• Thanks for sharing your similar feelings. It always helps to know that I am not the only one struggling.
      I need to work on being willing, and letting go, not holding on so tight.

  5. Keep on keeping on, I don’t know about willingness though. Wanting sobriety is much more than being willing to be sober. My path is as different as anybody’s might be. I wanted sobriety so much, the disease was going to kill me and I desperately wanted “sober” more than I wanted anything else. I’m not a HP fan but I knew that I had to find a safe and sober way to figure out the big empty inside of me that I was trying to fill. Five years ago I found the right tai chi teacher for me. She helped me find my way to take a solid step in to my practice and find out what was inside of me. A year after that, I got to a medical rehab center, I’ve been sober and wanting to stay that way ever since. My practice has deepened, I’m able to stand within myself, and to sort out and observe my thoughts and addictive tendencies. I can honestly say that every single thing in my life is better for having wanted to be sober more than anything I had ever wanted. I wish you well, I wish you sobriety, I wish you the inner peace of taking care of your precious self. Namaste.

  6. God that sounds exhausting. Firstly, you’re not drinking… secondly, you’re going to meeting, even if you don’t enjoy them all. Who does? But be willing, open mind, all that good stuff. There are definitely meetings I avoid, if I’m not in great form and I know I’ll get pissed off I find another meeting or pick up the phone. It really is progress not perfection, but I get it. Just don’t drink , be honest with yourself. Remember it really is a cunning, baffling and PATIENT disease. I remember in the early days of my recovery I said to an older member ” I just LOVE ” everyone in AA” she turned to me and said” Well then you’re not getting enough meetings”!!! Regarding the sharing , I only share what I’m comfortable with regarding relationships. I usually save that for women only meetings!!

  7. Well the word “willingness” seems to be the star in that post and in the responses! My willingness came tethered to desperation. My willingness now to continue on the path is tethered to a new life in which I don’t want to bugger up…ha ha. But in all seriousness, I think that there is much truth in the idea that a lot of magic happens outside our comfort zones. I didn’t slink out of my comfort zone – I was damn well catapulted out. I had no choice. I had to do all the things I hated – talk to others, be honest, take suggestions, etc. I hated it all. I hated the meetings. I walked out of countless ones. I never liked going. I had to drag myself to them. But I found that the honesty there helped me on my path.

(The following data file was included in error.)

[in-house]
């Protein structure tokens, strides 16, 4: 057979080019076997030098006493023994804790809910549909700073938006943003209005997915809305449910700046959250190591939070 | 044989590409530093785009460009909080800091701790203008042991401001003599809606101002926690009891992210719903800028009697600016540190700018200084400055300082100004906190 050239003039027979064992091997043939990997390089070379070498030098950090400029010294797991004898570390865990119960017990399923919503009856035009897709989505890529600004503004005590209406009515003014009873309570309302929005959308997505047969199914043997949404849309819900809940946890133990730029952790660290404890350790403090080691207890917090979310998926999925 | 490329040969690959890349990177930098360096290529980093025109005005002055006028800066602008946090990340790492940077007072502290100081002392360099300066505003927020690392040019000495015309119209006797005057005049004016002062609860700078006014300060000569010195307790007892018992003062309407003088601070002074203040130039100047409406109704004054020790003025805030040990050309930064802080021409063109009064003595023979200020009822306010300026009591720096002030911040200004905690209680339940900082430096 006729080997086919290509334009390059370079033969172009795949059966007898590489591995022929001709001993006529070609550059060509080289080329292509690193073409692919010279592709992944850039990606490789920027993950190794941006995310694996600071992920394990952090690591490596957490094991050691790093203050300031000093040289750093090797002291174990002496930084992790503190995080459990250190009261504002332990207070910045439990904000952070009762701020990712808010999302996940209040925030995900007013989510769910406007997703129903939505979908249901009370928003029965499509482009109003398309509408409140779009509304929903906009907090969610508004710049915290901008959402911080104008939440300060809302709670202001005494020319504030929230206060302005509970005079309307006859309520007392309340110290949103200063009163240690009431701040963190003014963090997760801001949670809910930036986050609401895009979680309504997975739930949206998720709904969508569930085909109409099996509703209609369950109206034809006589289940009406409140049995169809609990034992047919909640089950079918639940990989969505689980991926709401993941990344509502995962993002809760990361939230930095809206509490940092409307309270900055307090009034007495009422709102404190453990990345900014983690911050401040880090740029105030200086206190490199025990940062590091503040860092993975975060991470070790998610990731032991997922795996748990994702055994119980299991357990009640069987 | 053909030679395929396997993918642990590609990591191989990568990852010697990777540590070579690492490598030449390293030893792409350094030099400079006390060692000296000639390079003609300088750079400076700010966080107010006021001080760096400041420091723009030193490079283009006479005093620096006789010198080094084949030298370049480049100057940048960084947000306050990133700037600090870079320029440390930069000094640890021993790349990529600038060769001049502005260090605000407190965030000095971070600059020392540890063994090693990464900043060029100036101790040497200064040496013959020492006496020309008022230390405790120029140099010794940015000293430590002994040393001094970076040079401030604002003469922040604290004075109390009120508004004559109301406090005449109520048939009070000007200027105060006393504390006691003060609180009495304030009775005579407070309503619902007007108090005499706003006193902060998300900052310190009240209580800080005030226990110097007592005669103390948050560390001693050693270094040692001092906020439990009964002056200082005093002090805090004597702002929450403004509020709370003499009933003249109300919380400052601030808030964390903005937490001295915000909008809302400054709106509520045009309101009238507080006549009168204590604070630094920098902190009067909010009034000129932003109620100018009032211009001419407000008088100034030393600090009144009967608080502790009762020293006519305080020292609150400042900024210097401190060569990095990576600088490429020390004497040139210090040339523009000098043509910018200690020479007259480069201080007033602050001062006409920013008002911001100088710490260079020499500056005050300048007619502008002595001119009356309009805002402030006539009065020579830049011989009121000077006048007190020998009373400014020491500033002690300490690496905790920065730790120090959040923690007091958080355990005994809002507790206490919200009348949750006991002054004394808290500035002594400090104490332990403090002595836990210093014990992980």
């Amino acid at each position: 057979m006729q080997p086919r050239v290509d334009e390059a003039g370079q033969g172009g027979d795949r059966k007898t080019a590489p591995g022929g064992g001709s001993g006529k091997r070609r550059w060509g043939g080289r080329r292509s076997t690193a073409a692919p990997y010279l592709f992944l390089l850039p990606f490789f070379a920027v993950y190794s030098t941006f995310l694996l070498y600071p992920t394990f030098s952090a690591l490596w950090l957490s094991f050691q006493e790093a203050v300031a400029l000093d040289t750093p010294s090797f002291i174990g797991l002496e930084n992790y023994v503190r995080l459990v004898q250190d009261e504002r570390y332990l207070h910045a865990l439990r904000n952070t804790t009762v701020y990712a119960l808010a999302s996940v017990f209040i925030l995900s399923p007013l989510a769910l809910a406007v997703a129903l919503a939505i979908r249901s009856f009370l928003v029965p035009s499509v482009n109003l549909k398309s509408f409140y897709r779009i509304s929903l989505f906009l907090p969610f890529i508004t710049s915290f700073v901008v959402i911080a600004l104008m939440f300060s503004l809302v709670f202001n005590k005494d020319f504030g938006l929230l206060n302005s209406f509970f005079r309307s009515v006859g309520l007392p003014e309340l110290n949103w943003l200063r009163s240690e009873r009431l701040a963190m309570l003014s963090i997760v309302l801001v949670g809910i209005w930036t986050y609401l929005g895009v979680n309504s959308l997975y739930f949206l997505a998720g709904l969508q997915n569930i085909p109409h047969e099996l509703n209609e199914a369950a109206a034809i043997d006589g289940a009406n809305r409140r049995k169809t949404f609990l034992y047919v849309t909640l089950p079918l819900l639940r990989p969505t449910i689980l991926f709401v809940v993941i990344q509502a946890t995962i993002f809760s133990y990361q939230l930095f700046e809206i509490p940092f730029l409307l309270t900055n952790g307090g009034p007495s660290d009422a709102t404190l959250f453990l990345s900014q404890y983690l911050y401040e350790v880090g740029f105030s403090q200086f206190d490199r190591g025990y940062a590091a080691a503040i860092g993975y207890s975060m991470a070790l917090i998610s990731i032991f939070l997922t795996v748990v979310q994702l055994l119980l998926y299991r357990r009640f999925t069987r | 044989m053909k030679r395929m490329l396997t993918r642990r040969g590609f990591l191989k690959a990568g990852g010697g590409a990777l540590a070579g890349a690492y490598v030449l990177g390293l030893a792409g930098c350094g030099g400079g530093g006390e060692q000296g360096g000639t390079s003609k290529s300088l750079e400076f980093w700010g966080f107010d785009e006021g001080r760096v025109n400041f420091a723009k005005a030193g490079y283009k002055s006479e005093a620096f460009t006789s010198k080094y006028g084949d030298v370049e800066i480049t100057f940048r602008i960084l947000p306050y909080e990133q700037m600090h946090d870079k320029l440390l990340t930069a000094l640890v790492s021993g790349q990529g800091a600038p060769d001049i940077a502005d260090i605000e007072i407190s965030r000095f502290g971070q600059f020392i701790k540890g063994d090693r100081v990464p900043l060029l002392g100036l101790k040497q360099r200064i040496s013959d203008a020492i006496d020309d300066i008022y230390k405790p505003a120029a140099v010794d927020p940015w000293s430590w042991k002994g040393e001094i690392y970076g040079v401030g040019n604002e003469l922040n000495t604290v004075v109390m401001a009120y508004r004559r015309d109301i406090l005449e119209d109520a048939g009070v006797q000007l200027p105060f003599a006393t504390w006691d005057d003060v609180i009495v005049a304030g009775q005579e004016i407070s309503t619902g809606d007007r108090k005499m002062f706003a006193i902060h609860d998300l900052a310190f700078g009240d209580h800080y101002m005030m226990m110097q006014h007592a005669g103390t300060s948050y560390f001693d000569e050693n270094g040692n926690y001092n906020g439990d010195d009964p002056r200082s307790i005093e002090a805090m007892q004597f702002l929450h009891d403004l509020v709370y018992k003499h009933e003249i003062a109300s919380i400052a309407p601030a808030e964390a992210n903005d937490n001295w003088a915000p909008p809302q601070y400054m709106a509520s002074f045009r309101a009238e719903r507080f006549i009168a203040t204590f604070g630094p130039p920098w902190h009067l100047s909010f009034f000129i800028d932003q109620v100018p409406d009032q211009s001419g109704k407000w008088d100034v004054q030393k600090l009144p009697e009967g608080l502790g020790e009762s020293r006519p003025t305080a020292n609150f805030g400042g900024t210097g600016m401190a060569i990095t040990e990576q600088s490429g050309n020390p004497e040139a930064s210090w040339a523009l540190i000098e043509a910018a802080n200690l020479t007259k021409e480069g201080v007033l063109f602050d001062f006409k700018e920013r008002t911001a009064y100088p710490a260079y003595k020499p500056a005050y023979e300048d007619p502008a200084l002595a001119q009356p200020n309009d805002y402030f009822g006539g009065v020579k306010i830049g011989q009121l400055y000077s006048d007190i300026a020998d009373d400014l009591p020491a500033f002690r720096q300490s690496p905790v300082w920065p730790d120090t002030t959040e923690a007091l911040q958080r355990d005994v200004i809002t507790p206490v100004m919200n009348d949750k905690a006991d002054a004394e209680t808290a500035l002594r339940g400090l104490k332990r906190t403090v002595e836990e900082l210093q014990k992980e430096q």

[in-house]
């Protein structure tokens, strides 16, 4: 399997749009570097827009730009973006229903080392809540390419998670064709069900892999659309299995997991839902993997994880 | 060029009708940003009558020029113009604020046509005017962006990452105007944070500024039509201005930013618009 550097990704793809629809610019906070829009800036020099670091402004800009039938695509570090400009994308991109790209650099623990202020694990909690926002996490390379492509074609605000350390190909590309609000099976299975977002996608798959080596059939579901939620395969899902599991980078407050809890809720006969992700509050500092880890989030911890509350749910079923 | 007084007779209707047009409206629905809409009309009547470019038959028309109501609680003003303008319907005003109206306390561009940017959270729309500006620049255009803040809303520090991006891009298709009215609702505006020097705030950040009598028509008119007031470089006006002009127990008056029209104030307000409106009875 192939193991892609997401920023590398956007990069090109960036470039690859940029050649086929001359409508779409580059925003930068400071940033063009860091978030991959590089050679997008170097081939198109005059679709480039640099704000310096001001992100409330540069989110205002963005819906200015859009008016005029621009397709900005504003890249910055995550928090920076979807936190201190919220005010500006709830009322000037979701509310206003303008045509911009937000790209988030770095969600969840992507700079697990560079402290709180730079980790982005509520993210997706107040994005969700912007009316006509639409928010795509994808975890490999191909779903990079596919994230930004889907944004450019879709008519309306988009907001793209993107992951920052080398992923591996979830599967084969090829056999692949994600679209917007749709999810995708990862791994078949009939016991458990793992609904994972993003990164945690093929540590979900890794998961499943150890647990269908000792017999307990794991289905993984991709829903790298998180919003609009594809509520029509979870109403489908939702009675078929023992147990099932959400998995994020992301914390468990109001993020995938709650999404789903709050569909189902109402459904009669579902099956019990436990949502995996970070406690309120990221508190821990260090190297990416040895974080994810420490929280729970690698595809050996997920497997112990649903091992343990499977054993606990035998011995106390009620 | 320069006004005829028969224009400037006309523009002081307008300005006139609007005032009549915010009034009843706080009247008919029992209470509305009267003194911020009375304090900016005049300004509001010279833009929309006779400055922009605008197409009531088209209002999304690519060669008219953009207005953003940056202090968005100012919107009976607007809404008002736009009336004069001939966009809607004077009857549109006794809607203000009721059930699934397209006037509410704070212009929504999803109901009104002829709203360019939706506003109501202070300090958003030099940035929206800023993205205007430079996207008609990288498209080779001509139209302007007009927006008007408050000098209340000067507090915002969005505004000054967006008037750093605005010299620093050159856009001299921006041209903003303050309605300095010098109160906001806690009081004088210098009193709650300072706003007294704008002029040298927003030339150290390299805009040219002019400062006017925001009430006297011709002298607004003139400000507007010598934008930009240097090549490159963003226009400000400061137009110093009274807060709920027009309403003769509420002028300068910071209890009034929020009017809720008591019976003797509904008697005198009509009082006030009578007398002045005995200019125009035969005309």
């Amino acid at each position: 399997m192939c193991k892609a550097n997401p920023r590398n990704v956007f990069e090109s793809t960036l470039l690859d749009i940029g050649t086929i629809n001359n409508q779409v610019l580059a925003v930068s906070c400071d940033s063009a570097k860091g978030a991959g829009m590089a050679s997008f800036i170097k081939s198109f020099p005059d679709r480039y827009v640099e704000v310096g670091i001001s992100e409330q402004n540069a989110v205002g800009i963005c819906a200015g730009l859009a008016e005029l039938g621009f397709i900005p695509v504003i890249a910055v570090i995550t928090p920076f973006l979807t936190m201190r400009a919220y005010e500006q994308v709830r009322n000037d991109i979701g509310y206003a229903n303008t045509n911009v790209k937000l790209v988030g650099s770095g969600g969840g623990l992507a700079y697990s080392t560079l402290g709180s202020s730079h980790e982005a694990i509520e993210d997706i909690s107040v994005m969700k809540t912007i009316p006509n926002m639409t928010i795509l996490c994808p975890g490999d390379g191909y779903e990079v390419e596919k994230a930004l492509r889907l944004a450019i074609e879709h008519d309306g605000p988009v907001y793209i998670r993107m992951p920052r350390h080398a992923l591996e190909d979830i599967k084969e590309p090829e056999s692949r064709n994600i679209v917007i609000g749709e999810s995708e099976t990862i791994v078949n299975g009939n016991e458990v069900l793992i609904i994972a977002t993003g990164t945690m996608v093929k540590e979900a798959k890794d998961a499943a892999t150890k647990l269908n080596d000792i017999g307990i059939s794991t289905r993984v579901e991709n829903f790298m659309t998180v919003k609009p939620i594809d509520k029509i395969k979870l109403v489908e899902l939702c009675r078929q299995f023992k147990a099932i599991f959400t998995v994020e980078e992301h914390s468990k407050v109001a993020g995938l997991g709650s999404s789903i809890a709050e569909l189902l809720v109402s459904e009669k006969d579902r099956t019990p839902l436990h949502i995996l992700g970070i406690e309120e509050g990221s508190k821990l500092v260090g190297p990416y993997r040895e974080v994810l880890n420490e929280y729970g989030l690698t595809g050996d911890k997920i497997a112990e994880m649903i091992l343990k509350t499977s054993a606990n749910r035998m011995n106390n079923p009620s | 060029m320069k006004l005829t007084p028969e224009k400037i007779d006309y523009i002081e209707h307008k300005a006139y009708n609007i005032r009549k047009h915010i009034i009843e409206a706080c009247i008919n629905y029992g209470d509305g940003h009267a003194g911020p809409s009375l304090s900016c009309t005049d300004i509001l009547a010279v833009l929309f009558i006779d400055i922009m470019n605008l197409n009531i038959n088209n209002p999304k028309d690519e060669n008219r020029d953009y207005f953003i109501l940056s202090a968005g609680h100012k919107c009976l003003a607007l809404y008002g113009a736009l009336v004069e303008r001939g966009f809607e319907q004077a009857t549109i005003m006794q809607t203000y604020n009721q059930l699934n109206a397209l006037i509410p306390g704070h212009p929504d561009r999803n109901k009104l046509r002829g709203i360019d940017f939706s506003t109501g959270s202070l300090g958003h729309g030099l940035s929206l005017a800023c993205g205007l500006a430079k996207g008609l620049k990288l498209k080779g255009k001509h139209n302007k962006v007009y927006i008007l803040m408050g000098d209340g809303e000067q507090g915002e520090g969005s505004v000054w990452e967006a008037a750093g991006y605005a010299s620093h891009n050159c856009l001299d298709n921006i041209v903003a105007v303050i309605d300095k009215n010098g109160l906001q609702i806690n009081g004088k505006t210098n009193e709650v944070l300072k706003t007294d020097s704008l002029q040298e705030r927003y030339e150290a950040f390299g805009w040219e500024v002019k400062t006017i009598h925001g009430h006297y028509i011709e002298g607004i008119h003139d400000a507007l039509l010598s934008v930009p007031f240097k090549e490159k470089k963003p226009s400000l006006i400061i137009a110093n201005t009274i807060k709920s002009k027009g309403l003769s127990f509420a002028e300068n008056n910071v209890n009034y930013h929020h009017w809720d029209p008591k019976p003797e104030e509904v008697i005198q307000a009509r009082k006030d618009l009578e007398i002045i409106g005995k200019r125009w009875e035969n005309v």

I understand the idea of trying to be “Mr(s). AA”. I tried to “give good shares”. I too used to think about what I was gonna say, then say it, then think about what I just said. I was too busy in my head to listen to what others were saying! So I learned to pass when the spirit didn’t move me. I learned to talk when everything in me want to quiet the storm within. The best shares I have ever heard have been the ones straight from the heart. No BS. No trying to sound good. Don’t stress about it. Listening is just as good. There is no “right” way of sharing.

    Just take it for what it is now. Don’t try to project long range and such. Do what is needed in front of you. Be kind to yourself.

    Blessings
    Paul

    • As always Paul, you have given me excellent advise. I did in fact pass last night at the meeting. There was not topic, and when they got to me, I drew a big ole blank.
      I am taking this slowly. I finished Chapter 3 of The Big Book last night. Letting it digest a bit. I think my last sojourn in AA was just half assed. This time is is real, and it is hard. I also had to finally admit that the pill addiction was an addiction, not just a side sport.
      I will get there, with the work, and the willingness, and not rushing what I don’t feel.
      Thanks for sharing your story.

  8. There isn’t a “talk” requirement in meetings. It’s okay to pass. My sponsor had me sit on my hands and pray for the willingness to listen. Something I still do today. Pray, breath, listen… Help the new person.

    • My sponsor is the opposite, she wants me to speak so that people get to know me. It makes me feel pressure. I want to speak when I have something to say. I don’t want to feel like I HAVE to speak.
      I am willing to go, listen and absorb. I am a sponge. When I get more comfortable I will speak.

Leave a Reply

Fill in your details below or click an icon to log in:

WordPress.com Logo

You are commenting using your WordPress.com account. Log Out / Change )

Twitter picture

You are commenting using your Twitter account. Log Out / Change )

Facebook photo

You are commenting using your Facebook account. Log Out / Change )

Google+ photo

You are commenting using your Google+ account. Log Out / Change )

Connecting to %s